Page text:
The religious activity of the townsmen was however bound to attract the attention of the authorities and before long the Bada Hakim (governor) arrived at the vihara to investigate. He admired the image of the Buddha but he was also alarmed to learn that mahaprajna was none other than one of the five monks expelled from Nepal in 1924. the Bada Hakim feared that Mahaprajna had already a strong support from the local population and the following charges were made against him.
- Returning to Nepal after having been expelled.
- Giving lectures about Buddhism, which is prohibited.
- Giving initiation in Buddhism, which is prohibited.
- Taking out, without permission, a procession with the Buddha image.
He was arrested along with nine local laymen. Amritananda a sramanera (novice) then, was also there but when he found himself ignored, he asked to go along with his guru, Mahaprajna and he too was taken and confined in the local revenue office.
After a week’s internment, the laymen were released on parole and it was suggested to them that the payment of a few thousand rupees should help release Mahaprajna too. Mahaprajna forbade payment but he advised a prominent townsman, Dev Bahadur, to go to Kathmandu and submit a petition to the Maharaja himself.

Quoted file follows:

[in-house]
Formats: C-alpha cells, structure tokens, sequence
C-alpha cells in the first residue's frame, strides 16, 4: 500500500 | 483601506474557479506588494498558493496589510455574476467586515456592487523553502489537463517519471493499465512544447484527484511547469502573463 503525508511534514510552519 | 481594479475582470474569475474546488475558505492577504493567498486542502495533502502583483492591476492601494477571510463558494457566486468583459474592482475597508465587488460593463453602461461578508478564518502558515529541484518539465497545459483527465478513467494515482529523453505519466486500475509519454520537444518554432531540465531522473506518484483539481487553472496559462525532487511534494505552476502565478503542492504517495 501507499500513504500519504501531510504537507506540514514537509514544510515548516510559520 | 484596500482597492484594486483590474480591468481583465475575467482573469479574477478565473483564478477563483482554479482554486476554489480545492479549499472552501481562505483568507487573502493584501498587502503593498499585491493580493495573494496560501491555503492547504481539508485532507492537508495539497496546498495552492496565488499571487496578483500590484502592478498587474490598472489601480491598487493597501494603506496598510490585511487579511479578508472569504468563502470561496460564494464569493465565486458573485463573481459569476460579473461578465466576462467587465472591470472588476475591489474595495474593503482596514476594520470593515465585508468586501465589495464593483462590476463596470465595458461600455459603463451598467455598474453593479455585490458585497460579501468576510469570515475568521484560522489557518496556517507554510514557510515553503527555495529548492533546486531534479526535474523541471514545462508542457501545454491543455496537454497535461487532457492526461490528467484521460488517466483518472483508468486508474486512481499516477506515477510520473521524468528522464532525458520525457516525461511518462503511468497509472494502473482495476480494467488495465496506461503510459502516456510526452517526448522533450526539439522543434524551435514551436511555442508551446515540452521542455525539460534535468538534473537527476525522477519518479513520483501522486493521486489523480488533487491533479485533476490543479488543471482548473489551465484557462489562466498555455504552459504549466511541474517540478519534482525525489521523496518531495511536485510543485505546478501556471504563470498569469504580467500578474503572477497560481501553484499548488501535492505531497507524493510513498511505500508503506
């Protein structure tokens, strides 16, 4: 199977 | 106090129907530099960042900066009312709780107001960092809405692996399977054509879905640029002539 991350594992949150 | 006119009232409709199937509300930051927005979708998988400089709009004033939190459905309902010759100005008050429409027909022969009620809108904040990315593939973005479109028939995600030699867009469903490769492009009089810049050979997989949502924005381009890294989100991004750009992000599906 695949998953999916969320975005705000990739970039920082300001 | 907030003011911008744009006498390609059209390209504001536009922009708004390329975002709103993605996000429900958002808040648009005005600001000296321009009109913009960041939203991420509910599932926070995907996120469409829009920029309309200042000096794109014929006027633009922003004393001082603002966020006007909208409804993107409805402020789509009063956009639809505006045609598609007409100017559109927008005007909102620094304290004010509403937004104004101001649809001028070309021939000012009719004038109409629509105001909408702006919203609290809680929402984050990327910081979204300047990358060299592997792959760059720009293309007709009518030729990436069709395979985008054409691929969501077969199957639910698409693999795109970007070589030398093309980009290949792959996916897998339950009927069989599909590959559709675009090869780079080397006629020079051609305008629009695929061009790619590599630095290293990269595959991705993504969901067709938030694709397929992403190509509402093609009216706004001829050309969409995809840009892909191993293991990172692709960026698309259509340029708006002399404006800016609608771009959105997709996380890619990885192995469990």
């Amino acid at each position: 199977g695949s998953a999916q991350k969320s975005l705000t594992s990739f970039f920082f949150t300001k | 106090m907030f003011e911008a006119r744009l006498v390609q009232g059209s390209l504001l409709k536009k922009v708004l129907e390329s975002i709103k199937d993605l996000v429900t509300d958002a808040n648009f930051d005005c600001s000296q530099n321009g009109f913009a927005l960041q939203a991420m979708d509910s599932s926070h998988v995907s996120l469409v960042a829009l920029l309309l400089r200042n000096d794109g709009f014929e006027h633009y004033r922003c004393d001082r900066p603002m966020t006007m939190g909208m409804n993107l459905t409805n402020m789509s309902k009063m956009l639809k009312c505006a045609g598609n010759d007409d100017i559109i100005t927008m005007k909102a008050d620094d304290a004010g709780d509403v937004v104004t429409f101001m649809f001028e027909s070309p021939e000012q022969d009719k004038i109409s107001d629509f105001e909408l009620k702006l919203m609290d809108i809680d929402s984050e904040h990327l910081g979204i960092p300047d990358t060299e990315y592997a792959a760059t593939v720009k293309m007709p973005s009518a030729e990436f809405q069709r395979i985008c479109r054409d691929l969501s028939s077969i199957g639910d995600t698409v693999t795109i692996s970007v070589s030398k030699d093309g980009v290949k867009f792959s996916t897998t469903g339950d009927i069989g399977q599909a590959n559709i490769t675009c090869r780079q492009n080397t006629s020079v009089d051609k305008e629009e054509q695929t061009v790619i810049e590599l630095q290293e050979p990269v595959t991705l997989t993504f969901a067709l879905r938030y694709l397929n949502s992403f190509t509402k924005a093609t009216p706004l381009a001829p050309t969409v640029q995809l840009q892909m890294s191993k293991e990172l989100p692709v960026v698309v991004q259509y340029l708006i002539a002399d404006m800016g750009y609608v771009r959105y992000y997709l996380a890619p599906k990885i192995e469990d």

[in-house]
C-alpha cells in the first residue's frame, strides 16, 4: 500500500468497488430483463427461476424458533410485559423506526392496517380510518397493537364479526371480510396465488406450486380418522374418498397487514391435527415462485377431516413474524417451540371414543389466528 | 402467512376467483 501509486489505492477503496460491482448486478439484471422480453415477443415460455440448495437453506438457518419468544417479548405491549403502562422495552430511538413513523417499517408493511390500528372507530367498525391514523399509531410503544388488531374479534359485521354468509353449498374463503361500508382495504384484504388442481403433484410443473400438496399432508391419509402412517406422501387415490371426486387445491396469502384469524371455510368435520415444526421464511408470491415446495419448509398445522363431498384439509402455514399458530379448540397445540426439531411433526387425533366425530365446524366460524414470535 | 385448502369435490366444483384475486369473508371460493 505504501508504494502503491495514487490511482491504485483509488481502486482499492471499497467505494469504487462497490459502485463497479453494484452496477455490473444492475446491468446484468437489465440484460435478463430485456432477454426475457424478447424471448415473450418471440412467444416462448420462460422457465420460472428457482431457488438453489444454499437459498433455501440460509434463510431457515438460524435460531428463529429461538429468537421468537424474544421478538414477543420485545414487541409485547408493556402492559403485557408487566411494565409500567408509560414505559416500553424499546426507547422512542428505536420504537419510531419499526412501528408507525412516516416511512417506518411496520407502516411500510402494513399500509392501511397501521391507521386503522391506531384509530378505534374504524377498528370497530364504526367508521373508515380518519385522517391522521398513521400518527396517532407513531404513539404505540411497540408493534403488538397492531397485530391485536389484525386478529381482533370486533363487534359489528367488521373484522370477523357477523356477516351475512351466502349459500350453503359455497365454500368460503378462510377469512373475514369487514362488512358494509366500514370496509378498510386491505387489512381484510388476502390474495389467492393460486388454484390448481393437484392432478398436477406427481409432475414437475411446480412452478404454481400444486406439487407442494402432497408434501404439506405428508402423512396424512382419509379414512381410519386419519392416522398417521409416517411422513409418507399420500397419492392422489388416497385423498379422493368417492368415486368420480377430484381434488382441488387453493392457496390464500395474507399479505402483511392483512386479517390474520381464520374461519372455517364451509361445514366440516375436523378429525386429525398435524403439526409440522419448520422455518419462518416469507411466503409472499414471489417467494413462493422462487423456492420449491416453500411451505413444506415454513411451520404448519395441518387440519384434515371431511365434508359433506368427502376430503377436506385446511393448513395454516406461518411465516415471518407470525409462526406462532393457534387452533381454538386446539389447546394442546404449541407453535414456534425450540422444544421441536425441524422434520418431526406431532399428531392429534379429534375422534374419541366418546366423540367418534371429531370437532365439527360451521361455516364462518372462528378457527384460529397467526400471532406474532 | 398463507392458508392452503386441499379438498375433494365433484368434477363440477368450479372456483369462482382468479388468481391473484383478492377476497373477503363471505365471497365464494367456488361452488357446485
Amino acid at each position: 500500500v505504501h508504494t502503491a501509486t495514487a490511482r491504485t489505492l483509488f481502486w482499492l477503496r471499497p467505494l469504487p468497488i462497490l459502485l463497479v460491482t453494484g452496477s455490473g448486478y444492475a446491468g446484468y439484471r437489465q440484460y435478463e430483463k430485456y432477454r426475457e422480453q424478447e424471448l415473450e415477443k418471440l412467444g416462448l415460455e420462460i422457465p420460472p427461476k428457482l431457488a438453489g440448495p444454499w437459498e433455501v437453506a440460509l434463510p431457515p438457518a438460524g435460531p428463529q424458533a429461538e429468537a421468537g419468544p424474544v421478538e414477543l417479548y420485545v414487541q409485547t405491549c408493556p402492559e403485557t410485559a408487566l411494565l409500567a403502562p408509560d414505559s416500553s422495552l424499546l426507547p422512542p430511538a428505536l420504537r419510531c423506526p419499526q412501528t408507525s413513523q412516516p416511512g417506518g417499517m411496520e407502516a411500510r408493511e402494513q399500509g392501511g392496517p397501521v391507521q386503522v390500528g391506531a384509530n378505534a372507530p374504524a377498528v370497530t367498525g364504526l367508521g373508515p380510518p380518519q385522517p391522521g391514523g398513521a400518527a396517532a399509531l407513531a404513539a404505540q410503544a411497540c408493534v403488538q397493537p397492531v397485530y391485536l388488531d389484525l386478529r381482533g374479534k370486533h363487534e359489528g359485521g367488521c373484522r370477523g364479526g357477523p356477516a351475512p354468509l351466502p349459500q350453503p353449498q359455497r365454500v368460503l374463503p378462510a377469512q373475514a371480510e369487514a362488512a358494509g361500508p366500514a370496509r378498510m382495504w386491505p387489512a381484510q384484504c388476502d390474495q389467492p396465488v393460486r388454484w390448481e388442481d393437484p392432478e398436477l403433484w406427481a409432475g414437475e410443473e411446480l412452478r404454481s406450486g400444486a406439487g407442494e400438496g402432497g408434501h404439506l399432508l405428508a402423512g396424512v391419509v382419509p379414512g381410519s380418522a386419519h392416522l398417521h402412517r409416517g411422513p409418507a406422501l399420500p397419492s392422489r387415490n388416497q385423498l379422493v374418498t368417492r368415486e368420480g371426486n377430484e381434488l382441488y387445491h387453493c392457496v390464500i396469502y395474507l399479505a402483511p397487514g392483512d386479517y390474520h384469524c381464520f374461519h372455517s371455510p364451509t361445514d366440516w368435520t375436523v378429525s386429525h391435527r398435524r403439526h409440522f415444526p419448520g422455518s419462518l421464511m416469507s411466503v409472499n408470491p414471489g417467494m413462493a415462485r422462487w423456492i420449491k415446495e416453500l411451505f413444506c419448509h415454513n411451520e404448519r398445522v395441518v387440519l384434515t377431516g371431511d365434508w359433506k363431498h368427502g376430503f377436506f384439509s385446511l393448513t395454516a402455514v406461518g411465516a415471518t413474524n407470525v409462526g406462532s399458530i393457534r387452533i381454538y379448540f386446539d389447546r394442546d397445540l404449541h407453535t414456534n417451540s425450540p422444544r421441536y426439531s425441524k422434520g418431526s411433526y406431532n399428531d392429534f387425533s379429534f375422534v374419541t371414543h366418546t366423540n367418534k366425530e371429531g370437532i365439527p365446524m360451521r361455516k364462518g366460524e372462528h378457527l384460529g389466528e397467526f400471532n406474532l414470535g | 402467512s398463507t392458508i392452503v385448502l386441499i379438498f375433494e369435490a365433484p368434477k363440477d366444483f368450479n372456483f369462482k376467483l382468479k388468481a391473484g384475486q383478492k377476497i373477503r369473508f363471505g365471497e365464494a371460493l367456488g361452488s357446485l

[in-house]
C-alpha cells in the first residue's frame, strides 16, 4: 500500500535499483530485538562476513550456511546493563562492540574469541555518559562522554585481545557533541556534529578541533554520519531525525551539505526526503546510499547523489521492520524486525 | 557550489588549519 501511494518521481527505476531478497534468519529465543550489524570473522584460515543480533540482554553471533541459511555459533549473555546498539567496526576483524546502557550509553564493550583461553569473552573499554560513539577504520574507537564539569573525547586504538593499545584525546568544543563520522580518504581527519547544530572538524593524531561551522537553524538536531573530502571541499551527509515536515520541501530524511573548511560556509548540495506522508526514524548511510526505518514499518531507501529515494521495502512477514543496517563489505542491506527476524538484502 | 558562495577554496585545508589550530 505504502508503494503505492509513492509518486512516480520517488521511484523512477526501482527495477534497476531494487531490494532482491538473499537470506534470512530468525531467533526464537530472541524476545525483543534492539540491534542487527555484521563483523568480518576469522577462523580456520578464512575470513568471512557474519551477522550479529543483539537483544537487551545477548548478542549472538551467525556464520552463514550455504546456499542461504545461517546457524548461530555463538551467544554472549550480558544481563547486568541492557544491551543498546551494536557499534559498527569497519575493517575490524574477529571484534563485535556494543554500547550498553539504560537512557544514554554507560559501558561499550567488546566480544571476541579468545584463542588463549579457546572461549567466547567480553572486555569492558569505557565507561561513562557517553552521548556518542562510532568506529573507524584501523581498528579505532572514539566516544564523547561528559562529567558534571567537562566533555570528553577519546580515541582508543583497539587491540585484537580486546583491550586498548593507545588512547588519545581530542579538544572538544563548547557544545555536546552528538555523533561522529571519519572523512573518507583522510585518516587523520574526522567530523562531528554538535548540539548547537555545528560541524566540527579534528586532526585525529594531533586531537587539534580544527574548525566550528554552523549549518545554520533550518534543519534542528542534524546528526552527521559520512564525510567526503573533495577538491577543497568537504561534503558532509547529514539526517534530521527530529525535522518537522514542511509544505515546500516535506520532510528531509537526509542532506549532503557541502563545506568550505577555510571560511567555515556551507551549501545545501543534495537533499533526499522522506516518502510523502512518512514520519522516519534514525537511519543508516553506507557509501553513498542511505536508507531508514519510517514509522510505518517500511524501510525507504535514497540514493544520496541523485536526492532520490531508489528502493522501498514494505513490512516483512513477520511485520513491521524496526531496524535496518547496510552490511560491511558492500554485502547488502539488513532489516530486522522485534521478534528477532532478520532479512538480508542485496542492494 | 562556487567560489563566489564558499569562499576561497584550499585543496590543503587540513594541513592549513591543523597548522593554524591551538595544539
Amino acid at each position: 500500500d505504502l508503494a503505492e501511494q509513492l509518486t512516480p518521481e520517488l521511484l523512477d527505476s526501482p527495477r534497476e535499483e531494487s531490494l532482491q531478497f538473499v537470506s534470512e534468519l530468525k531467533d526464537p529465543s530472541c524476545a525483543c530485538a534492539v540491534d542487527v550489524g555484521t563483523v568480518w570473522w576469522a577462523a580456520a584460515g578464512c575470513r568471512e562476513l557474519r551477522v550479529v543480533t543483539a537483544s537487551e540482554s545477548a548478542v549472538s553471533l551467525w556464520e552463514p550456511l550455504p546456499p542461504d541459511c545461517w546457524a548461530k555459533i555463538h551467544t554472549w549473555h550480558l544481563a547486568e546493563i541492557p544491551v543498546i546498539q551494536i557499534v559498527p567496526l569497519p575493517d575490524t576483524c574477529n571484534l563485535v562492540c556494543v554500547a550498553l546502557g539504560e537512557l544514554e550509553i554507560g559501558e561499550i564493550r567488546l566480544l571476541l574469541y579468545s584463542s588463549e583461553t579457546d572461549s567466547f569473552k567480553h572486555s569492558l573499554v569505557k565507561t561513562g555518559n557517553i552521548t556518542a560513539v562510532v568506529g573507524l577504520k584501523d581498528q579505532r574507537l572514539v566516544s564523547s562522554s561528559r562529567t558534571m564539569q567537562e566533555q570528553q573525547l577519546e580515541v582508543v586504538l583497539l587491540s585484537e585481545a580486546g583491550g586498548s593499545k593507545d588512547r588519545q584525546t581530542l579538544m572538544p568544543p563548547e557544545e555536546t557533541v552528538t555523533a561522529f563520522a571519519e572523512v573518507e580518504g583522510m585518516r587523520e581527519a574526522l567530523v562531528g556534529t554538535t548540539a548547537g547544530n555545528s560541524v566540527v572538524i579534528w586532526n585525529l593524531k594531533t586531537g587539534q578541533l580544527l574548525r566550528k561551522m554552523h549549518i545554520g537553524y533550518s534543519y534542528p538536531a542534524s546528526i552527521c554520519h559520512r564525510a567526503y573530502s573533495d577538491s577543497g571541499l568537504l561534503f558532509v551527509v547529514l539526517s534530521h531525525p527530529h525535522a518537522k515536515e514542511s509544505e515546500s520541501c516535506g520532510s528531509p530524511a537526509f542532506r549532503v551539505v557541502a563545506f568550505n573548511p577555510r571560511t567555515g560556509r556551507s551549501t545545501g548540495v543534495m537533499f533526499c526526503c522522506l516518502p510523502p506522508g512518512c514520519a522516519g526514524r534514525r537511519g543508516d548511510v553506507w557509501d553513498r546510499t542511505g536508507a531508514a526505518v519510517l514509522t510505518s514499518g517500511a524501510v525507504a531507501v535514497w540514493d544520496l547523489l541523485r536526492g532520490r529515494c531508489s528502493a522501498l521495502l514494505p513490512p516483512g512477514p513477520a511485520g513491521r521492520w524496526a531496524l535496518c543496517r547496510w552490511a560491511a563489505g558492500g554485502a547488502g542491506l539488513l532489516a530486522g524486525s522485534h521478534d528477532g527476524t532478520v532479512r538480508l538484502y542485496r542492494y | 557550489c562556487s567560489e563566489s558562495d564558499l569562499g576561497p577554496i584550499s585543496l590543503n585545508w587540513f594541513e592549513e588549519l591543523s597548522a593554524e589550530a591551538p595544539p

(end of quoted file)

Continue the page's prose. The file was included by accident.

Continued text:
In the meanwhile, the Bada Hakim was further alarmed when the found that Mahaprajna had begun to have some influence among the militiamen who were guarding him. So, he sent him and Amritananda to the local jail, where he found not only criminals but also innocent men suffering on trumphed up charges. The jailor of Bhojpur happened to be a Tamang, a Buddhist tribe, and as he came to know Mahaprajna better, he was much impressed and he honoured him a his own guru. Before long there was a change in the jailor’s behaviour and the inmates of the jail began to respect Mahaprajna too. A change in the atmosphere was not long in coming and the Bada Hakim was further alarmed. As soon as the Bada Hakim received an instruction from Kathmandu to send the monks back to where they had come from, he arranged for their transfer to the next district. The Inmates of the jail gave a tearful farewell while the jailor made a present to Mahaprajna and asked to be remembered. The Bada Hakim himself came and said: ‘Bhikkhuji, you are a mahatma (holy man) ans I don’t have to say to you but you know I have nothing against you personally. As a government official, I have to act according to law. Please excuse me’.
Mahaprajna replied: ‘Hakim sahib, it is not in our dharma to blame anyone. Everything depends on one’s own karma. Perhaps, I was a Bada Hakim myself in a former life and I might have caused troubles to holy men and as a consequence, I must have undergone imprisonment. You are not to be blamed.’